Short Walks from Bogota: Journeys in the New Colombia, by Tom Feiling

If you’re interested in how the history and politics of Colombia shaped its modern landscape, this book will provide perspective and insight. It’s filled with personal interviews with Colombians from all walks of life – the politicians, the indigenous, the guerillas, the wealthy, and even the expats. It’s journalistic in style and heavy on research but worth the investment of time.

The Sound of Things Falling (El ruido de las cosas al caer), by Juan Gabriel Vásquez

In this award-winning novel, Vásquez delves into how narcotrafficking affected generations of Colombians. By no means a light read, the narrator digs through decades of research while investigating the mysterious murder of an acquaintance who died in front of him and ends up exploring the impact of trauma on not only him but also the country. If you’re looking to add a more empathic and complex perspective to the Netflix series Narcos, this novel wouldn’t disappoint.

100 Years of Solitude, by Gabriel García Márquez, or as Colombians affectionately call him – Gabo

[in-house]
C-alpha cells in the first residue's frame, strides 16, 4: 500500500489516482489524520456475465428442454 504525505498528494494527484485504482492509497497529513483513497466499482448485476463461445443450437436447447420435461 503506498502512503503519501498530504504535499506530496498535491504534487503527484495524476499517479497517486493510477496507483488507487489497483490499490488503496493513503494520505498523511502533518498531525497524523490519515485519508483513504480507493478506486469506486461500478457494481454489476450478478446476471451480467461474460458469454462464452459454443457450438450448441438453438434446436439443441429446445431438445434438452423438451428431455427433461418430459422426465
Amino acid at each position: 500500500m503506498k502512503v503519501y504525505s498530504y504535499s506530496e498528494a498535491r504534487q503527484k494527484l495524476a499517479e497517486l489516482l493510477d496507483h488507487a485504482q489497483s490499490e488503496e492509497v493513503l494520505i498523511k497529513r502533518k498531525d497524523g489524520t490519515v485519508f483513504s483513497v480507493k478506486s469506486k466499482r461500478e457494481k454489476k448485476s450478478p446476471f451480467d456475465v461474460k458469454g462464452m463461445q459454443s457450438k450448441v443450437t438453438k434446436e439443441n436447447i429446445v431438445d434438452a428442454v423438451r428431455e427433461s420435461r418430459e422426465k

No recommended reading list about Colombia would be complete without one of Márquez’s masterpieces. His unique style of magical realism was awarded with a Nobel Prize for Literature in 1982, a first for a Colombian author and even inspired Colombia’s most recent tourism campaign: “Colombia is Magical Realism.” You can visit Márquez’s childhood home (now, Casa Museo) in the small, tropical town of Aracataca.

Did I forget any of your Colombian or Colombia-inspired favorites? Let me know your suggestions in the comments. 

 

 
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Ashley Peak

Teacher & traveler seeking bright sides and adventures. I recently left my position as a Title 1 middle school teacher in Spokane, WA for a position in Manizales, Colombia teaching English and Geography at a bilingual private school. I'm passionate about education in action, the power of literature, and traveling the world. Optimism Rampage is a place for me to reflect on the adventure. “Stuff your eyes with wonder. Live as if you'd drop dead in ten seconds. see the world. It's more fantastic than any dream made or paid for in factories. Ask no guarantees, ask for no security, there never was such an animal. And if there were, it would be related to the great sloth which hangs upside down in a tree all day every day, sleeping its life away. To hell with that . Shake the tree and knock the great sloth down on his ass.” -Ray Bradbury, Fahrenheit 451